Movie Review



Production Company: Universal Pictures
Director: Taylor Hackford
Principles: Jamie Foxx, Regina King, Kerry Washington, Richard Schiff, Aunjanue Ellis
Rating: PG-13 for scenes of drug use, sexual situations and language.

By Gregg Tubbs

(UMCom) -- Ray Charles was a true American original—a groundbreaking musical innovator who also broke down barriers in society. As Charles, Jamie Foxx scores a knock-out, nailing the musician’s voice and mannerism, while digging deep into his soul to show us the courage and personal demons of the man behind the legend.

Director Taylor Hackford’s Ray is as riveting as the man it explores, pulsing with passion, anger, humor and best of all, music. Hackford also had an expert advisor—Charles himself, before his death earlier this year. The fact that Charles collaborated on this unvarnished view of his life tells us something about the heart of the man, and the honesty that he would develop later in life. But as we see in the film, honesty was not always among his strongest traits.

Aretha Robinson (Sharon Warren) reassures her son, Ray (C.J. Sanders), as he begins to lose his sight. Copyright © 2004 Universal Pictures
The life of Charles was filled with enough drama to inspire three films. First would be the life of a genius and trailblazer who defied musical conventions—and music business executives—to allow his unique vision to blossom into a body of work that crossed over into multiple genres, from jazz and soul, to blues, pop, gospel and even country. As a singer, producer and pianist he became a genre unto himself.

The second film would be about a man, disadvantaged by both society and nature, whose courage and will to survive conquered all obstacles. He was poor, black and blind, at a time in America when any one of those usually meant closed doors and exploitation. When he was just six, he faced a double tragedy. He witnessed the drowning of his younger brother, and glaucoma stole his sight. But his mother allowed no self-pity, making her young son promise that he would let nothing "make him a cripple." Ray kept that promise—growing up tough, smart and nearly ruthless in looking after himself.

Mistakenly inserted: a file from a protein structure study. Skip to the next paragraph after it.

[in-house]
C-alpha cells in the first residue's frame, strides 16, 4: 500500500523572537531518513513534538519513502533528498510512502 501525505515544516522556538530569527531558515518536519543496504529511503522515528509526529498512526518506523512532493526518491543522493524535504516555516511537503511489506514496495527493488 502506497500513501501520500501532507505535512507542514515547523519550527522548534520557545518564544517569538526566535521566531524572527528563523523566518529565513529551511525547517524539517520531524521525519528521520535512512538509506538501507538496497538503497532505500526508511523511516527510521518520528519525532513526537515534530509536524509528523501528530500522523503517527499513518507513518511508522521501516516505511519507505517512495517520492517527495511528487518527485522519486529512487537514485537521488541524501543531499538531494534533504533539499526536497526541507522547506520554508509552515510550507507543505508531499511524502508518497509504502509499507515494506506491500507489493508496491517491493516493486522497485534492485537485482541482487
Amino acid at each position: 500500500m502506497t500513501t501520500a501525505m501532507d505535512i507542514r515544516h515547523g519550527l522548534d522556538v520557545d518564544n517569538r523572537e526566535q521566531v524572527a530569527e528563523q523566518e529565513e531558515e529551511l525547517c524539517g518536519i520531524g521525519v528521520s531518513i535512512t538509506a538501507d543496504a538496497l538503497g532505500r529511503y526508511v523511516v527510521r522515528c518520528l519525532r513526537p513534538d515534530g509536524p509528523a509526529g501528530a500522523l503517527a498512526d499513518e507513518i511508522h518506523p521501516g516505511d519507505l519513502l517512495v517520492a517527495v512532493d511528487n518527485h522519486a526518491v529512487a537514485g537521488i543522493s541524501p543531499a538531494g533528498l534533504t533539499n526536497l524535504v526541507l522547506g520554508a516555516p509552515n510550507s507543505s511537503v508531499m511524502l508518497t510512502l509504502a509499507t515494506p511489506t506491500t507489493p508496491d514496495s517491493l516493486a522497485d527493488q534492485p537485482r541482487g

Jamie Foxx as American legend Ray Charles with backing musicians and the Raelettes. Copyright © 2004 Universal Pictures
The third film would be about the human weakness of an outwardly great man—weaknesses that were nearly as great as his many gifts. While keeping his promise to his mother that he would stand on his own two feet, he could often be selfish and inconsiderate of others, including loved ones and professional collaborators who helped him reach the top. He carelessly shed musicians, backup singers and supportive record executives to suit the needs of his ambition. He also indulged in enough infidelities for his long suffering wife to be in line for sainthood.

But his greatest weakness and steepest hurdle was heroin. The habit, developed to fill the void of long, lonely hours on the road, and dull the pain of his brother’s death, became a 20-year addiction that threatened to ruin his career and marriage by the time he had reached his peak. Nowhere else in the film do we get a more inspiring picture of the man than when he goes into detox, refusing other medications, determined to break his vicious habit cold-turkey. He emerges, changed, renewed and, in a sense, spiritually whole.

Ray Charles (Jamie Foxx) is arrested for heroin possession. Copyright © 2004 Universal Pictures
Ray’s biggest struggles seem to center on questions of honesty. While he demands total honesty from those around him, from his musical partners to his patient wife, he feels that he himself is free of the obligation to be honest in return. Like many who can’t own up to their bad behavior, he blames God. "God made me blind, so I figure we’re even," he declares. Only after suffering and self-examination does he admit his dishonesty. His blindness is not a moral free pass, and the God who he blames also blessed him with tremendous gifts and the will that sustained him through many hardships. He also realizes his inability to be honest about his own weaknesses and shortcomings made him the cripple—an emotional cripple—that he promised his long dead mother he would never become.

Most of us were not born with the artistic gifts of a Ray Charles, but we all were gifted with the same potential of the soul. We can see in Ray the potential we all have for courage, perseverance, strength of conviction, and most importantly, the ability to see our flaws and try to change. Music may be at the heart of this great film, but Ray himself is its deeply human soul.

Gregg Tubbs is a freelance writer living in Columbia, Md.

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